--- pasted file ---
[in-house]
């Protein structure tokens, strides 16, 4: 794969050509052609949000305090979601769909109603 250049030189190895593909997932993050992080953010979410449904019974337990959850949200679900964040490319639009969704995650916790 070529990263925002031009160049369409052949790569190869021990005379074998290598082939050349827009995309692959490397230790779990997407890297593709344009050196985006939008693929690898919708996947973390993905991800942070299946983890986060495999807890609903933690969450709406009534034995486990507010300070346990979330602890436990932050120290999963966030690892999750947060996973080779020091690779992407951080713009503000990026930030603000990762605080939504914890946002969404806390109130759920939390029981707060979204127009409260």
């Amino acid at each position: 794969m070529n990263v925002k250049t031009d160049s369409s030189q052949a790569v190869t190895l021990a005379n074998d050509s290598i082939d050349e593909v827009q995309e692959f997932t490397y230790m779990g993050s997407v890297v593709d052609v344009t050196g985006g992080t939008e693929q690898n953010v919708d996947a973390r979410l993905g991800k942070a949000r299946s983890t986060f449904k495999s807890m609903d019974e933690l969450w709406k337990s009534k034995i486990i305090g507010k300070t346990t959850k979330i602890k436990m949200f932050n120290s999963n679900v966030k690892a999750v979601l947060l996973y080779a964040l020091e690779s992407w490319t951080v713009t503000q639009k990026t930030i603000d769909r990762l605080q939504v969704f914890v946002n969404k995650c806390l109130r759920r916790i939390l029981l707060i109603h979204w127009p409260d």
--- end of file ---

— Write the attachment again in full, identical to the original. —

[in-house]
């Protein structure tokens, strides 16, 4: 794969050509052609949000305090979601769909109603 250049030189190895593909997932993050992080953010979410449904019974337990959850949200679900964040490319639009969704995650916790 070529990263925002031009160049369409052949790569190869021990005379074998290598082939050349827009995309692959490397230790779990997407890297593709344009050196985006939008693929690898919708996947973390993905991800942070299946983890986060495999807890609903933690969450709406009534034995486990507010300070346990979330602890436990932050120290999963966030690892999750947060996973080779020091690779992407951080713009503000990026930030603000990762605080939504914890946002969404806390109130759920939390029981707060979204127009409260």
């Amino acid at each position: 794969m070529n990263v925002k250049t031009d160049s369409s030189q052949a790569v190869t190895l021990a005379n074998d050509s290598i082939d050349e593909v827009q995309e692959f997932t490397y230790m779990g993050s997407v890297v593709d052609v344009t050196g985006g992080t939008e693929q690898n953010v919708d996947a973390r979410l993905g991800k942070a949000r299946s983890t986060f449904k495999s807890m609903d019974e933690l969450w709406k337990s009534k034995i486990i305090g507010k300070t346990t959850k979330i602890k436990m949200f932050n120290s999963n679900v966030k690892a999750v979601l947060l996973y080779a964040l020091e690779s992407w490319t951080v713009t503000q639009k990026t930030i603000d769909r990762l605080q939504v969704f914890v946002n969404k995650c806390l109130r759920r916790i939390l029981l707060i109603h979204w127009p409260d």